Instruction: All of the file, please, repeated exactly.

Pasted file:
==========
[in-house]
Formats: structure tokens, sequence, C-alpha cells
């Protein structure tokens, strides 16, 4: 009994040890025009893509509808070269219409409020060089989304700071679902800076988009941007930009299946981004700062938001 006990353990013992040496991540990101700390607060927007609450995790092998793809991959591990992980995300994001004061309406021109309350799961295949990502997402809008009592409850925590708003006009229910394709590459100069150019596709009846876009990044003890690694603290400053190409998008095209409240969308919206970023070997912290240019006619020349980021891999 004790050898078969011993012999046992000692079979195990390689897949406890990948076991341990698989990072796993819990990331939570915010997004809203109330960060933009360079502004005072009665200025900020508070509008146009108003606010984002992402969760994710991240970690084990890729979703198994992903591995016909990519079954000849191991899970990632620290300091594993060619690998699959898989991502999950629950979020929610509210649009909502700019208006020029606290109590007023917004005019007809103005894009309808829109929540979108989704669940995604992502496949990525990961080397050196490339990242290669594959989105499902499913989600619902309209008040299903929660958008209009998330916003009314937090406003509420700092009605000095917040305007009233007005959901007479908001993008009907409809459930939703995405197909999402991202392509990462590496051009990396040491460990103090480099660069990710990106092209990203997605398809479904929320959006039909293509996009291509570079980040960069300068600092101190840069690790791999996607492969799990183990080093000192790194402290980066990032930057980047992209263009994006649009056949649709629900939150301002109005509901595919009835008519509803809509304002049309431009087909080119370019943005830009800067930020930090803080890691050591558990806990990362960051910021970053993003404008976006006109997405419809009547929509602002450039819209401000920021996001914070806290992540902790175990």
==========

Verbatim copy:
[in-house]
Formats: structure tokens, sequence, C-alpha cells
């Protein structure tokens, strides 16, 4: 009994040890025009893509509808070269219409409020060089989304700071679902800076988009941007930009299946981004700062938001 006990353990013992040496991540990101700390607060927007609450995790092998793809991959591990992980995300994001004061309406021109309350799961295949990502997402809008009592409850925590708003006009229910394709590459100069150019596709009846876009990044003890690694603290400053190409998008095209409240969308919206970023070997912290240019006619020349980021891999 004790050898078969011993012999046992000692079979195990390689897949406890990948076991341990698989990072796993819990990331939570915010997004809203109330960060933009360079502004005072009665200025900020508070509008146009108003606010984002992402969760994710991240970690084990890729979703198994992903591995016909990519079954000849191991899970990632620290300091594993060619690998699959898989991502999950629950979020929610509210649009909502700019208006020029606290109590007023917004005019007809103005894009309808829109929540979108989704669940995604992502496949990525990961080397050196490339990242290669594959989105499902499913989600619902309209008040299903929660958008209009998330916003009314937090406003509420700092009605000095917040305007009233007005959901007479908001993008009907409809459930939703995405197909999402991202392509990462590496051009990396040491460990103090480099660069990710990106092209990203997605398809479904929320959006039909293509996009291509570079980040960069300068600092101190840069690790791999996607492969799990183990080093000192790194402290980066990032930057980047992209263009994006649009056949649709629900939150301002109005509901595919009835008519509803809509304002049309431009087909080119370019943005830009800067930020930090803080890691050591558990806990990362960051910021970053993003404008976006006109997405419809009547929509602002450039819209401000920021996001914070806290992540902790175990």